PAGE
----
Depression and Bipolar info explaining the latest research in everyday English


Psychological Effects of Dog Ownership

a dog, yesterdayDo dogs help us cope with depression, or do they cause us additional stress?

Do they provide us with comfort support and unconditional love, or is their love and presence placing yet another burden on our already overwhelmed shoulders?

The answer, it seems, depends on your gender, age and marital status.

North America reportedly has 75 million dogs and 39% of North American homes have at least one dog, according to the American Pet Products Manufacturers Association.

Dr Krista Marie Clark Cline from the University of Missouri–Columbia saw that the existing literature on pet ownership and depression didn’t break down what type of pet caused what result. Keen to know if dog ownership was the ‘godsend’ some dog owners had reported, Krista created a telephone survey lasting some 45-60 minutes that aimed to delve deeper into the research question.

Two hundred and one responses later, she ran several regression analyses (‘stats’ is not my strong point; see the original source article for more detailed descriptions) and came to some interesting conclusions.

But before I get to them, let’s consider a couple of theories about dog ownership and how dogs might interact with depression.

One theory, Role Strain Theory, holds that the individual with multiple roles – marital partner, employee, parent, friend, sibling, etc., – will possibly find adding another role, that of dog owner, to be one burden too many, leading to feelings of lower self-efficacy due to not being able to meet adequately the self-set expectations of each role.

Role Enhancement Theory, conversely, holds that the individual with, for example, too few roles will find the addition of a dog-owner role to be an affirming one, providing them with greater opportunities for feelings of emotional support, exercise (we all know that exercise is good for our mental health) and increased social interaction. Similarly, those individuals with too many roles may find the addition of dog owner a useful emotional buffer and a friend where one can go to for unconditional love and affection (because we all treat our dogs like they’re human, don’t we?).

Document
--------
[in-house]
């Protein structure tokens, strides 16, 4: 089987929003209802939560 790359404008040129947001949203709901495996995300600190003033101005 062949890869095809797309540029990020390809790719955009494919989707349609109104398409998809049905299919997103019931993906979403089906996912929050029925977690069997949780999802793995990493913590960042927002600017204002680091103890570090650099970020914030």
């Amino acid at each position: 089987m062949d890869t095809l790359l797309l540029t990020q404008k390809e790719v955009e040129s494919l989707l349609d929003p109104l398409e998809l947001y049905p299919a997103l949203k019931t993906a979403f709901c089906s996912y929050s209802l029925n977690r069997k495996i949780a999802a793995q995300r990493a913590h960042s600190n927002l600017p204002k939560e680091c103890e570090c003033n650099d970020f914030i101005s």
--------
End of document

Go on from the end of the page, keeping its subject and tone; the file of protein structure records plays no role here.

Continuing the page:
So, to recap: having a dog may help us if we are living alone and are older in our years (because we have less role demands, are more likely to be single than when we were younger, and have less opportunities for social interaction); equally, having a dog may be a hindrance because they add one more burden to our lives and yet another expectation that we must meet, which can be overwhelming when we already have the role expectations of marriage, parenting, friendship, employment and familial duties.


So what’s the result of the study?


Dr Clark Cline found sex and marital status differences in the relationship between dog ownership and well-being, with women and single adults more likely to benefit from dog ownership.

But, as she points out herself, there are some serious flaws with the study. 

Although dog ownership leads to higher well-being for single individuals and women, the reverse may also hold. People with more depression may seek out dogs as sources of companionship. The direction of causality is a question that can only be answered by carrying out longitudinal studies.

Meaning that we might go out and buy that puppy in the window, the one with the waggily tail, precisely because we are feeling great, only to find that our mood slips; or that we buy the puppy because we were feeling sad, only to find that our mood increases.

Equally, there is no distinction in the study between dogs who are pets and dogs who have some utility: guard dogs, ‘seeing eye’ dogs, and such like. It would be useful for future studies to make some sort of comparison between the utility of the dog and its companionship, including if the guard dog during the day becomes the family pet at night when everyone comes home from work, for example, and what impact that might have on our scant knowledge of the benefits or otherwise of dog ownership when looking at depression.

Although pets have a positive influence on health and well-being (Garrity & Stallones, 1998), no consistent relationship between dog ownership and well-being has been documented



American Pet Products Manufacturers Association (APPMA) (2008). 2007-2008 National
Pet Owners Survey.

Clark Cline, K.M. (2010). Psychological Effects of Dog Ownership: Role Strain, Role Enhancement, and Depression. Journal of Social Psychology, Mar/Apr2010, Vol. 150 Issue 2, p117-131

Garrity, T. F. & Stallones, L. (1998). Effects of pet contact on human well-being: Review
of recent research. In C. Wilson and D. C. Turner (Eds.), Companion animals in human
. Thousand Oaks, CA: Sage

Mutrie, N. (2002). Healthy body, healthy mind? Psychologist, 15, 412–413.

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